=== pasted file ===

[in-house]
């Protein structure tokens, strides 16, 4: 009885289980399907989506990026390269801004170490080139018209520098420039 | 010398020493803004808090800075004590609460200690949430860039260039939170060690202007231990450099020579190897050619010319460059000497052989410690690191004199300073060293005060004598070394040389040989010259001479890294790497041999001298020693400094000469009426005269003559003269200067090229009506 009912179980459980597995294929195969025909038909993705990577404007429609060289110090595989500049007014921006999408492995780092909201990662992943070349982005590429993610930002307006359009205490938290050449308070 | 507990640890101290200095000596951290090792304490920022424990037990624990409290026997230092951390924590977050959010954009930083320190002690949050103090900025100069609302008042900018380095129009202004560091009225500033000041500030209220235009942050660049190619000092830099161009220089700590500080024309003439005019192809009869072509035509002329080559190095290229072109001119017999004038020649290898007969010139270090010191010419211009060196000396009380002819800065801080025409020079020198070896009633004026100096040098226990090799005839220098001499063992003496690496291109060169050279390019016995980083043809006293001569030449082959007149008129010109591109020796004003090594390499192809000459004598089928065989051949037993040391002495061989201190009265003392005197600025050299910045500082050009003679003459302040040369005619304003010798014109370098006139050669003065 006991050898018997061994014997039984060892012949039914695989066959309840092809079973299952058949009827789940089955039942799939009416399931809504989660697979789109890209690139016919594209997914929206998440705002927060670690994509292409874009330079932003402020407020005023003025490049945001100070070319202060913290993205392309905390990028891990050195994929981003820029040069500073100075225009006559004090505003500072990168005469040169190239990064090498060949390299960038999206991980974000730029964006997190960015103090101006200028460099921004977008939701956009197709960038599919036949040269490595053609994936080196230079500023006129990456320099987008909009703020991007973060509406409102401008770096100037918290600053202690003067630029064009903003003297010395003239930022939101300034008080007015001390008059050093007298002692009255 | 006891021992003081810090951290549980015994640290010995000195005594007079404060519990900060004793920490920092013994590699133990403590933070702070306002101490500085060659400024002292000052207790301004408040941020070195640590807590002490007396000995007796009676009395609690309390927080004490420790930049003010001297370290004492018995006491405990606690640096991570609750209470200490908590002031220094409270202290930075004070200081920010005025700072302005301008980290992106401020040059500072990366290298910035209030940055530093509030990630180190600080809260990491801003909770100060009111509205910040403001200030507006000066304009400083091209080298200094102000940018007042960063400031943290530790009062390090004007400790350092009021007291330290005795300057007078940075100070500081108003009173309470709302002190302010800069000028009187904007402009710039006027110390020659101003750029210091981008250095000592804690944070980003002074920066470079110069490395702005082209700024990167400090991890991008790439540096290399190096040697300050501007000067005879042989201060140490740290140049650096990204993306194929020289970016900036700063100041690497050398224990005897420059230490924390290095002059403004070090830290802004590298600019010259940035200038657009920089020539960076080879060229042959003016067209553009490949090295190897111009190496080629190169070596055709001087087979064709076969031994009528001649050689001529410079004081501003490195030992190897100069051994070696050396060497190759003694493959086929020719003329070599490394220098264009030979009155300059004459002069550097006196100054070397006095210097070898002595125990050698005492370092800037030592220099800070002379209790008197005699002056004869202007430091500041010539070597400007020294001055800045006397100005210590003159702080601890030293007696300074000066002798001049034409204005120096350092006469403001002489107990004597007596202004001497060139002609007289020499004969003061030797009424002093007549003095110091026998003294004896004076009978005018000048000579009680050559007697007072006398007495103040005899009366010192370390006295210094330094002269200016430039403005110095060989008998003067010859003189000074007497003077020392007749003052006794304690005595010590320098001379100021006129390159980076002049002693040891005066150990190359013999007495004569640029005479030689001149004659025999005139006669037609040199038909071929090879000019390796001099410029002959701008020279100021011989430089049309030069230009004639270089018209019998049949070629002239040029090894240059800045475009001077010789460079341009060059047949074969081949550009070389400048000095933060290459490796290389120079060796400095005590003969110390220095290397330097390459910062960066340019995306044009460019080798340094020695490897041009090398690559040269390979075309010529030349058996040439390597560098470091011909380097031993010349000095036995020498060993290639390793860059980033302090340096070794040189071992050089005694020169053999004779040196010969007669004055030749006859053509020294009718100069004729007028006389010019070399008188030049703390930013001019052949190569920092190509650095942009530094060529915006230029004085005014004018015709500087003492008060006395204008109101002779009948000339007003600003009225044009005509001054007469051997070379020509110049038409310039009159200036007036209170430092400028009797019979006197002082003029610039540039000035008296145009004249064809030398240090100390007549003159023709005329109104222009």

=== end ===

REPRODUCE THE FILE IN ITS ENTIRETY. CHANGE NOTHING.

[in-house]
């Protein structure tokens, strides 16, 4: 009885289980399907989506990026390269801004170490080139018209520098420039 | 010398020493803004808090800075004590609460200690949430860039260039939170060690202007231990450099020579190897050619010319460059000497052989410690690191004199300073060293005060004598070394040389040989010259001479890294790497041999001298020693400094000469009426005269003559003269200067090229009506 009912179980459980597995294929195969025909038909993705990577404007429609060289110090595989500049007014921006999408492995780092909201990662992943070349982005590429993610930002307006359009205490938290050449308070 | 507990640890101290200095000596951290090792304490920022424990037990624990409290026997230092951390924590977050959010954009930083320190002690949050103090900025100069609302008042900018380095129009202004560091009225500033000041500030209220235009942050660049190619000092830099161009220089700590500080024309003439005019192809009869072509035509002329080559190095290229072109001119017999004038020649290898007969010139270090010191010419211009060196000396009380002819800065801080025409020079020198070896009633004026100096040098226990090799005839220098001499063992003496690496291109060169050279390019016995980083043809006293001569030449082959007149008129010109591109020796004003090594390499192809000459004598089928065989051949037993040391002495061989201190009265003392005197600025050299910045500082050009003679003459302040040369005619304003010798014109370098006139050669003065 006991050898018997061994014997039984060892012949039914695989066959309840092809079973299952058949009827789940089955039942799939009416399931809504989660697979789109890209690139016919594209997914929206998440705002927060670690994509292409874009330079932003402020407020005023003025490049945001100070070319202060913290993205392309905390990028891990050195994929981003820029040069500073100075225009006559004090505003500072990168005469040169190239990064090498060949390299960038999206991980974000730029964006997190960015103090101006200028460099921004977008939701956009197709960038599919036949040269490595053609994936080196230079500023006129990456320099987008909009703020991007973060509406409102401008770096100037918290600053202690003067630029064009903003003297010395003239930022939101300034008080007015001390008059050093007298002692009255 | 006891021992003081810090951290549980015994640290010995000195005594007079404060519990900060004793920490920092013994590699133990403590933070702070306002101490500085060659400024002292000052207790301004408040941020070195640590807590002490007396000995007796009676009395609690309390927080004490420790930049003010001297370290004492018995006491405990606690640096991570609750209470200490908590002031220094409270202290930075004070200081920010005025700072302005301008980290992106401020040059500072990366290298910035209030940055530093509030990630180190600080809260990491801003909770100060009111509205910040403001200030507006000066304009400083091209080298200094102000940018007042960063400031943290530790009062390090004007400790350092009021007291330290005795300057007078940075100070500081108003009173309470709302002190302010800069000028009187904007402009710039006027110390020659101003750029210091981008250095000592804690944070980003002074920066470079110069490395702005082209700024990167400090991890991008790439540096290399190096040697300050501007000067005879042989201060140490740290140049650096990204993306194929020289970016900036700063100041690497050398224990005897420059230490924390290095002059403004070090830290802004590298600019010259940035200038657009920089020539960076080879060229042959003016067209553009490949090295190897111009190496080629190169070596055709001087087979064709076969031994009528001649050689001529410079004081501003490195030992190897100069051994070696050396060497190759003694493959086929020719003329070599490394220098264009030979009155300059004459002069550097006196100054070397006095210097070898002595125990050698005492370092800037030592220099800070002379209790008197005699002056004869202007430091500041010539070597400007020294001055800045006397100005210590003159702080601890030293007696300074000066002798001049034409204005120096350092006469403001002489107990004597007596202004001497060139002609007289020499004969003061030797009424002093007549003095110091026998003294004896004076009978005018000048000579009680050559007697007072006398007495103040005899009366010192370390006295210094330094002269200016430039403005110095060989008998003067010859003189000074007497003077020392007749003052006794304690005595010590320098001379100021006129390159980076002049002693040891005066150990190359013999007495004569640029005479030689001149004659025999005139006669037609040199038909071929090879000019390796001099410029002959701008020279100021011989430089049309030069230009004639270089018209019998049949070629002239040029090894240059800045475009001077010789460079341009060059047949074969081949550009070389400048000095933060290459490796290389120079060796400095005590003969110390220095290397330097390459910062960066340019995306044009460019080798340094020695490897041009090398690559040269390979075309010529030349058996040439390597560098470091011909380097031993010349000095036995020498060993290639390793860059980033302090340096070794040189071992050089005694020169053999004779040196010969007669004055030749006859053509020294009718100069004729007028006389010019070399008188030049703390930013001019052949190569920092190509650095942009530094060529915006230029004085005014004018015709500087003492008060006395204008109101002779009948000339007003600003009225044009005509001054007469051997070379020509110049038409310039009159200036007036209170430092400028009797019979006197002082003029610039540039000035008296145009004249064809030398240090100390007549003159023709005329109104222009």